[0092] It will be appreciated that for a Fabry-Perot filter element, or for a Fabry-Perot etalon that includes multiple filter elements, the sum of the reflectance and the transmittance, for any particular wavelength, is equal to one, assuming no absorption. Thus, as shown in FIG. 8, reflectance spectrum 40 (which is the same as spectrum 9 of FIG. 2) plus transmittance spectra 45 equals one. In a Gires-Tornoius etalon, however, transmittance of any individual filter element and of a filter made from such elements, is always essentially zero.

[0093] FIGS. 9-11 show how a filter constructed from Fabry-Perot filter elements can be tuned to achieve a desirable transmittance spectrum that could be used, for example, in a WDM filter application. FIG. 9 shows simulated reflectance spectrum 50 for a single Fabry-Perot filter element that has a reflection coefficient of about 0.99, a FSR of 0.1 micron, and which is tuned to 1.5200 microns. FIG. 10 shows simulated reflectance spectrum 55 for two Fabry-Perot filter elements that each have a reflection coefficient of about 0.99 and a FSR of 0.1 micron. One of the filter elements is tuned to 1.52000 microns and the other filter element is tuned to 1.52025 microns. The spectra of the individual filter elements are not shown separately, but are apparent as dip 53 in the peak of spectrum 55.

[0094]FIG. 11 shows simulated reflectance spectrum 60 for two Fabry-Perot filter elements that each have a reflection coefficient of about 0.98 and a FSR of 0.1 micron. Like in FIG. 10, one of the filter elements is tuned to 1.52000 microns and the other filter element is tuned to 1.52025 microns. In FIG. 11, however, no dip appears at the peak of spectrum 60 because the component spectra are somewhat broader due to the lower reflection coefficient value.

[0095] FIGS. 12-26 show various illustrative tunable optical filters, and devices constructed with the filters, consistent with this invention.

[0096]FIG. 12 shows a top planar view of illustrative filter 100 consistent with this invention. As shown in FIG. 12, filter 100 filters incident optical beam 102, which is provided by input fiber 104, in transmission mode. Beam 102 is capable of being divided into two or more optical components 106 and 108 that can be directed to travel along different optical paths 110 and 112, respectively. Each path starts at tip 105 of input fiber 104 and ends at tip 114 of output fiber 116.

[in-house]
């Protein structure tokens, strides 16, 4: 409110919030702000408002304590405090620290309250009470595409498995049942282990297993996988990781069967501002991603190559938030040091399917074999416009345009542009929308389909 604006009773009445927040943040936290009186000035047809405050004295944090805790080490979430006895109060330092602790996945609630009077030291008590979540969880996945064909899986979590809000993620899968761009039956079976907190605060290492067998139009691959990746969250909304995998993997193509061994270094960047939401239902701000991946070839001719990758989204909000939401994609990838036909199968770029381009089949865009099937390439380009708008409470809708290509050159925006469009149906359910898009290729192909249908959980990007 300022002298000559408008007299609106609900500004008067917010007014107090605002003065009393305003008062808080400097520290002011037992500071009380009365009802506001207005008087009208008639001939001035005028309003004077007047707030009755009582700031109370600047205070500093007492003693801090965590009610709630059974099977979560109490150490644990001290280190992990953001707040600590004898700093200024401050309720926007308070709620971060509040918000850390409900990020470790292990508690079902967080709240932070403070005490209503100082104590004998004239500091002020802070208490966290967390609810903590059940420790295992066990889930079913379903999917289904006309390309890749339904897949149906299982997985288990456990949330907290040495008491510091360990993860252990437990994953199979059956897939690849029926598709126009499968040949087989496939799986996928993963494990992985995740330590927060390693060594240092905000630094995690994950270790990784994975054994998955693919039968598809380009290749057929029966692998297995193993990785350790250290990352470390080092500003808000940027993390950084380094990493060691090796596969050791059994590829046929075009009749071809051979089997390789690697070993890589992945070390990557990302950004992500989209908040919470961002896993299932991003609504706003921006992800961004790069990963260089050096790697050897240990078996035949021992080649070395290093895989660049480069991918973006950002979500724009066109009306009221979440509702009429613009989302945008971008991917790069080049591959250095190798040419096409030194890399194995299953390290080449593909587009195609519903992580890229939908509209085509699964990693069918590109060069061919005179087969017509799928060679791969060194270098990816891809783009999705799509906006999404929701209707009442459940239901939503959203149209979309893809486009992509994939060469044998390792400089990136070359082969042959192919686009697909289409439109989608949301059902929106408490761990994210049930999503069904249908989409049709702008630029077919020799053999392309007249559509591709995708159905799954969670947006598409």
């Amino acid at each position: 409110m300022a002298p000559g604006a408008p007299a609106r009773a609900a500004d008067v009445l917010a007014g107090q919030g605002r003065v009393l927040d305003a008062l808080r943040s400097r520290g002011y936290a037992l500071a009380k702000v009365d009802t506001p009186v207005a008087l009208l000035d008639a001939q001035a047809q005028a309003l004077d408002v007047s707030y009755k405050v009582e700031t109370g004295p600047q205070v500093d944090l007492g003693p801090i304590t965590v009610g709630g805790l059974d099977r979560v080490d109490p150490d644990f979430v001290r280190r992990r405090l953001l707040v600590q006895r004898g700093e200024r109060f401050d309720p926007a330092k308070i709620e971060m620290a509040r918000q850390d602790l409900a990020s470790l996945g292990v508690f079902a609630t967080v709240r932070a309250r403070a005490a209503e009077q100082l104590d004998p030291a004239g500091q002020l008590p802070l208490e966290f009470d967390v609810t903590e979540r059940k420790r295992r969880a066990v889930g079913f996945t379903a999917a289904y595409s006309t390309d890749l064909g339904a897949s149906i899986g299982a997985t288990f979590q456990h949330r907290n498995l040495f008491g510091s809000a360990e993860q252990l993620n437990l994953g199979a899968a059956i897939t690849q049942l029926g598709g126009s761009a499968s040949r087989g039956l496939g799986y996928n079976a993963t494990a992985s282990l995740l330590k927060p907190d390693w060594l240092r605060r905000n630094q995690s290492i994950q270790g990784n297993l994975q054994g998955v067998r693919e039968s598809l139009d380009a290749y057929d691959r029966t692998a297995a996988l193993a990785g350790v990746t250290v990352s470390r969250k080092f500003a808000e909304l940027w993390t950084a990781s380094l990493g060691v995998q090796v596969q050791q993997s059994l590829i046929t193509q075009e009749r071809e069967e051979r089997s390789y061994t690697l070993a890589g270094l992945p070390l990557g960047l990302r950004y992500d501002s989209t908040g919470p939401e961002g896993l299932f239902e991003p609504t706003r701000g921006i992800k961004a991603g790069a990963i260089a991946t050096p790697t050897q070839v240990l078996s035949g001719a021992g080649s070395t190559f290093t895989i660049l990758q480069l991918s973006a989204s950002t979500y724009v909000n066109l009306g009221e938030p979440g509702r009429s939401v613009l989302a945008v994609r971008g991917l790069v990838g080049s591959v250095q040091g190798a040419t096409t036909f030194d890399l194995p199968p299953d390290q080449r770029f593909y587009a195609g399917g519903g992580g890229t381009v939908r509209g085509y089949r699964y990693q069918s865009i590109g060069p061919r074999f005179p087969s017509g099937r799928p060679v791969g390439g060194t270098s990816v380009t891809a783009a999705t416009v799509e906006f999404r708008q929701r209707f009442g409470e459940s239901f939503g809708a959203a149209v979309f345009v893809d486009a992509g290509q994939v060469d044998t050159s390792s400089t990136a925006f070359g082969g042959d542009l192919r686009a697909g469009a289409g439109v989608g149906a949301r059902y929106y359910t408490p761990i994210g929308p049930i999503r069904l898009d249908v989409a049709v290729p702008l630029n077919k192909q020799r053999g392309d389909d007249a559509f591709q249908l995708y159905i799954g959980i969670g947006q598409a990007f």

[0097] In one embodiment, filter 100 can be an etalon that includes a two-dimensional array of independently tunable filter elements. FIG. 13 shows a longitudinal elevational view of filter 100, taken from line 13-13 of FIG. 12, which includes at least filter elements 101 and 103. As best shown in FIG. 12, elements 101 and 103 are located along optical paths 110 and 112, respectively. After optical components 106 and 108 are transmitted through filter 100, those components (or portions thereof) follow optical paths 106 and 108 and combine at tip 114 to form filtered optical signal 119.

[0098] It will be appreciated that before optical components 106 and 108 enter filter 100, they are effectively part of the same beam. The boundary between these components is defined only by the boundary that exists between filter elements 101 and 103. However, one or more optical elements, such as a lens, a micro-lens, a prism, diffractive optics, or a polarization beam splitter, can be used to collimate, diffract, deflect, separate, or polarize the incident light before entering filter 100, if desired.